Viewpoint - 28/02/2013

February 2013 Monthly View

The ONS’s initial estimate shows that UK GDP declined by 0.3% in Q4 2012, which was in line with expectations following a weakening of some of the key survey data.

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The ONS’s initial estimate shows that UK GDP declined by 0.3% in Q4 2012, which was in line with expectations following a weakening of some of the key survey data. This means that GDP growth for 2012 as a whole was flat, although as has been the case throughout the year, it is likely that both the Q4 and 2012 figures will be revised upwards by the ONS in their subsequent data releases. Nevertheless, 2012 was a poor year for the UK economy and the worst since 2009, at the height of the financial crisis.

However, most forecasters agree that 2013 will be a better year: Oxford Economics expect that the UK economy will grow by 0.9%, with the rate of growth picking up especially in the second half of the year. The Funding for Lending scheme looks to be having a positive effect on the availability of credit, a lack of which has had a downwards effect on growth, and the crisis in the Eurozone has subsided, although there remain significant issues with the performance of the Eurozone economies.

In the short term though, prospects are mixed. January’s cold and snowy weather could have a depressing effect on growth: the monthly retail sales figures show a sharp drop in spending (after seasonal adjustments and inflation has been stripped out) in comparison with December. Meanwhile, the PMI manufacturing index is at its lowest level since July 2012 and did not increase in January as had been anticipated. On the plus side, the most important part of the economy, the services sector, does look to be returning to positive growth: January’s PMI survey was indicative of this and the forward looking business confidence measure in the same survey data was at its highest level for eight months.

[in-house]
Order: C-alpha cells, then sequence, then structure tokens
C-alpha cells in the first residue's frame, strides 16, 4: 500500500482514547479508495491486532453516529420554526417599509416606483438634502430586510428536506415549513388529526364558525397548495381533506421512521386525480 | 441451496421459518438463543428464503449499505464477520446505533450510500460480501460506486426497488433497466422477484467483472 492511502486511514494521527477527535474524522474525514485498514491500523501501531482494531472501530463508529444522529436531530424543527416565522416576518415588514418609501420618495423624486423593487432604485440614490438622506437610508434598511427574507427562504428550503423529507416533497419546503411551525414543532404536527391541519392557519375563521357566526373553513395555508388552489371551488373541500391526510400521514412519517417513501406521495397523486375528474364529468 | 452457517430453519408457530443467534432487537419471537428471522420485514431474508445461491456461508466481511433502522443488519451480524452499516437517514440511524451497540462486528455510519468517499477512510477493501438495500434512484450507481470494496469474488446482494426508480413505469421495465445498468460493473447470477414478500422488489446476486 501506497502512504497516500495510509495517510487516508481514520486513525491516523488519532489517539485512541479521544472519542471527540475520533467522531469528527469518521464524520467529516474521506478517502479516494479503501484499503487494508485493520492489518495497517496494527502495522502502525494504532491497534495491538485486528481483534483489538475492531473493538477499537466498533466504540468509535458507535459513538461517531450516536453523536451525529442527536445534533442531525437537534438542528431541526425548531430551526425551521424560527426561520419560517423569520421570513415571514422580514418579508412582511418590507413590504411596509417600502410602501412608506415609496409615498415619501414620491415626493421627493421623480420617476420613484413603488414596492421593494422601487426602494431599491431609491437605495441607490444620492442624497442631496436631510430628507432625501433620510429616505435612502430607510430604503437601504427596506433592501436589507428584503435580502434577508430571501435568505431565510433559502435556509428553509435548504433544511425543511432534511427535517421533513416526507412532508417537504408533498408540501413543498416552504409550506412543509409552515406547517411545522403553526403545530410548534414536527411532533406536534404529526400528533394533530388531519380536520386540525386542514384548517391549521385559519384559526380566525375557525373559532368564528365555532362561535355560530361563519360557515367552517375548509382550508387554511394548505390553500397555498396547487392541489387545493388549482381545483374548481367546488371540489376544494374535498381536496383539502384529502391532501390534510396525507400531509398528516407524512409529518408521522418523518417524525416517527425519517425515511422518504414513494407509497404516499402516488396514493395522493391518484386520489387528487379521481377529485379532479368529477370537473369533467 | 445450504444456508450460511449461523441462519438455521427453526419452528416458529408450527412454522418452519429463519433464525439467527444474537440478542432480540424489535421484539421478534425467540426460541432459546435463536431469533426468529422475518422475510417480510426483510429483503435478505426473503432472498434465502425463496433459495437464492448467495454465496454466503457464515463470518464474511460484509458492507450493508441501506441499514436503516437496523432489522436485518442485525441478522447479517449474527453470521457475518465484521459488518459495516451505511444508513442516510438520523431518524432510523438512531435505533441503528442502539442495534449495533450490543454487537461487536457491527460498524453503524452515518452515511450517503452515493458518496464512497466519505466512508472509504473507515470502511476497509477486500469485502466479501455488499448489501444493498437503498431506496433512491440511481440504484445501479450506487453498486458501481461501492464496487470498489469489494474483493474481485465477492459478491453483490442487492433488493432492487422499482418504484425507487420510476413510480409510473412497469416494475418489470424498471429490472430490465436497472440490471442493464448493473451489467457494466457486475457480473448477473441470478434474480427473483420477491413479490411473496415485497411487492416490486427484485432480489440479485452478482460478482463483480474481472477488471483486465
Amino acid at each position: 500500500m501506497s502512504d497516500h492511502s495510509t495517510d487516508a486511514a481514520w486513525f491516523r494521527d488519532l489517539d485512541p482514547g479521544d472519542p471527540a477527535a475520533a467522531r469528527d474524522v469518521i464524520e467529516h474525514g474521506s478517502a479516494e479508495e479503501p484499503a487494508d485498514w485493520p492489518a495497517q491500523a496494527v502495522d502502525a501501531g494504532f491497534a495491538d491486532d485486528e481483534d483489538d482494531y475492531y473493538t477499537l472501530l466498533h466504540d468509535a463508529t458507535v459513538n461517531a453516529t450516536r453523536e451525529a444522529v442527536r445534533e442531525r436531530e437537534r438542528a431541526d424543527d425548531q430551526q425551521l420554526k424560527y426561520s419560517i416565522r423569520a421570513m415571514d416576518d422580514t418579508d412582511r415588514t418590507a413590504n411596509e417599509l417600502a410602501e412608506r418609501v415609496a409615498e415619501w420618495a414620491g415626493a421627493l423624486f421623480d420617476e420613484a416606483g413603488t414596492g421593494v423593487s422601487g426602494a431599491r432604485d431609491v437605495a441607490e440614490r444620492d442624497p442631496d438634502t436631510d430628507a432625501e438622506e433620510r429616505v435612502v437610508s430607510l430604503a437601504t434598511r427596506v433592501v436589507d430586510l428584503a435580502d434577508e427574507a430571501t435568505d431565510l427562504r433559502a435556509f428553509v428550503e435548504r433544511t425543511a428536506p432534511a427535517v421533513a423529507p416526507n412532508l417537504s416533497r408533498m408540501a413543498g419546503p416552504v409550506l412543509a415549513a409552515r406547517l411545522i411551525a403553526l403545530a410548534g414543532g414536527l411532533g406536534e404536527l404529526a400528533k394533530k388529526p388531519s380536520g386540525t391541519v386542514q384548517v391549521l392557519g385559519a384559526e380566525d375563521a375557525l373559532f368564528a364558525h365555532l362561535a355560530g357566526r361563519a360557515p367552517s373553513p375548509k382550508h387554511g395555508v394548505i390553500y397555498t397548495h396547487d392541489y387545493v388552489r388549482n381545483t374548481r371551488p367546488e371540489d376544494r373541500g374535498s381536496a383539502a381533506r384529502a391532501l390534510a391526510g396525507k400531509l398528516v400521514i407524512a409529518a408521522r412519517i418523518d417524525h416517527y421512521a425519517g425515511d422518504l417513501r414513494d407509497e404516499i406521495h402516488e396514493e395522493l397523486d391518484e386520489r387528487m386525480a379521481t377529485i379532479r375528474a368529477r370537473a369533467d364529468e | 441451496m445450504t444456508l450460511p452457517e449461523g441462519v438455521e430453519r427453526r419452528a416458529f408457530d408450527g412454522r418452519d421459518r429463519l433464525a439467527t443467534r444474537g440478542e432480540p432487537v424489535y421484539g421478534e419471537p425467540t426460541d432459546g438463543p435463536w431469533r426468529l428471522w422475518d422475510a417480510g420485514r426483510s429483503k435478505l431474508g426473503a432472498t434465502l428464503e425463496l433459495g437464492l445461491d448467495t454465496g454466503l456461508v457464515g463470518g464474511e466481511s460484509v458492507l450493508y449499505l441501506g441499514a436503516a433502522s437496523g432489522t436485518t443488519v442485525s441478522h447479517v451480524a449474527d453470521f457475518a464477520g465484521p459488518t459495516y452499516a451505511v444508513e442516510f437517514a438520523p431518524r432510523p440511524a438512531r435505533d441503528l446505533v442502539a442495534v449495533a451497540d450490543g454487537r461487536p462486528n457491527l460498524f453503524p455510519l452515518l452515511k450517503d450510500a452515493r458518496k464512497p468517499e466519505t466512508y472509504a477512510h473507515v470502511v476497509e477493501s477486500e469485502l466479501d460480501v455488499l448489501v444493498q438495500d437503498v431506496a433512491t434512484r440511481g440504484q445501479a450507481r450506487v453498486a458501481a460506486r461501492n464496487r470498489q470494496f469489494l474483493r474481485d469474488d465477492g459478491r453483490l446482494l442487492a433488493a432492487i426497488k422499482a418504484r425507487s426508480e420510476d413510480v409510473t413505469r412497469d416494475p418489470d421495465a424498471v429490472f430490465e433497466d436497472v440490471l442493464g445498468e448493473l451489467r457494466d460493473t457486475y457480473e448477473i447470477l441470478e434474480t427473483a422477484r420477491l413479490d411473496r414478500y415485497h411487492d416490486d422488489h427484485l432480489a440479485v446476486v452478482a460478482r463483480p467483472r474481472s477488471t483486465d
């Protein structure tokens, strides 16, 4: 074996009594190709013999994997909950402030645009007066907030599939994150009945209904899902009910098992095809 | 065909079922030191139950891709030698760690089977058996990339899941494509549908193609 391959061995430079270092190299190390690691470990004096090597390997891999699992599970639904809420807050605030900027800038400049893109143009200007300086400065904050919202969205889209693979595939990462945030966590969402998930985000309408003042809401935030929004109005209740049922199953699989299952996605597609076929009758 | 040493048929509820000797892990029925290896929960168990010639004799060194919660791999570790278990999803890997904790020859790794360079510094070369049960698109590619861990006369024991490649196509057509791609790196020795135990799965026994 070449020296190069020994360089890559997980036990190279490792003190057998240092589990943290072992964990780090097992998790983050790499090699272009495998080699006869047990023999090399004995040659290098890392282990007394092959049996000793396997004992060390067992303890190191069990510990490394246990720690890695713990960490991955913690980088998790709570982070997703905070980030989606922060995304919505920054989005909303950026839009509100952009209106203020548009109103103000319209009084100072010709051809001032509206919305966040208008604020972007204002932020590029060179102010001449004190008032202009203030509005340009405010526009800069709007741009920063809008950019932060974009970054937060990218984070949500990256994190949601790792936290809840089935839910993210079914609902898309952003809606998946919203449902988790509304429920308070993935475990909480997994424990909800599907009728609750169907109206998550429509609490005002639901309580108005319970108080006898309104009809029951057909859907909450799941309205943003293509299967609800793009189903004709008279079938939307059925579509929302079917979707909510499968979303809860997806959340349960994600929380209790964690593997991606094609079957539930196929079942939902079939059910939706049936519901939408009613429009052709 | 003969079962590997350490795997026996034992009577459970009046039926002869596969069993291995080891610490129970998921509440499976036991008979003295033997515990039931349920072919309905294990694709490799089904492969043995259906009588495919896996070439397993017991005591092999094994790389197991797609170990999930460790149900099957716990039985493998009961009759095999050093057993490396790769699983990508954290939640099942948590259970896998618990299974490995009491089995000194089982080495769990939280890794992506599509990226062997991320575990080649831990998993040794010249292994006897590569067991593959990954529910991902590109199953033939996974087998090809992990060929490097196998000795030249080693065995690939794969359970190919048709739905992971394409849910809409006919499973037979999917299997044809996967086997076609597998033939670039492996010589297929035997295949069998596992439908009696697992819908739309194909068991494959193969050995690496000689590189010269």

The property market

In the occupier markets, Lambert Smith Hampton data shows that take-up of both office and industrial space fell in 2012. The squeeze was most keenly felt in the industrial markets, where demand fell by 25%, to 76.1m sq ft – the lowest level seen for a decade. The decline was a result of a decrease in take-up of grade B and C space and take-up of grade A space actually increased in comparison with 2011.

Even though take-up fell in 2012, industrial availability levels have also continued to fall, a trend ongoing since the peak in the market in 2010. The strong demand for grade A space means that the availability of the best quality space has fallen to its lowest level since 2007.

In the office market there was a less significant drop-off in take-up of space in 2012. Demand fell by just 2% in comparison with 2012, but at 19.8m sq ft is still below the ten year market average of 21.5m sq ft. Unlike the industrial market, grade A take-up fell last year - by 35% - making up 30% of the annual total instead of 2011’s 44%. On a regional basis, annual take-up increased in the North, Midlands and Scotland, but decreased elsewhere.

Overall office availability declined fractionally through 2012, to finish the year 1% down on the end 2011 number. Grade A availability fell by 3% to 15.5m sq ft and accounts for 27% of the total market. Looking at the regional split, vacancy rates decreased in most markets with the exception of Central London and the office markets in the Eastern region.


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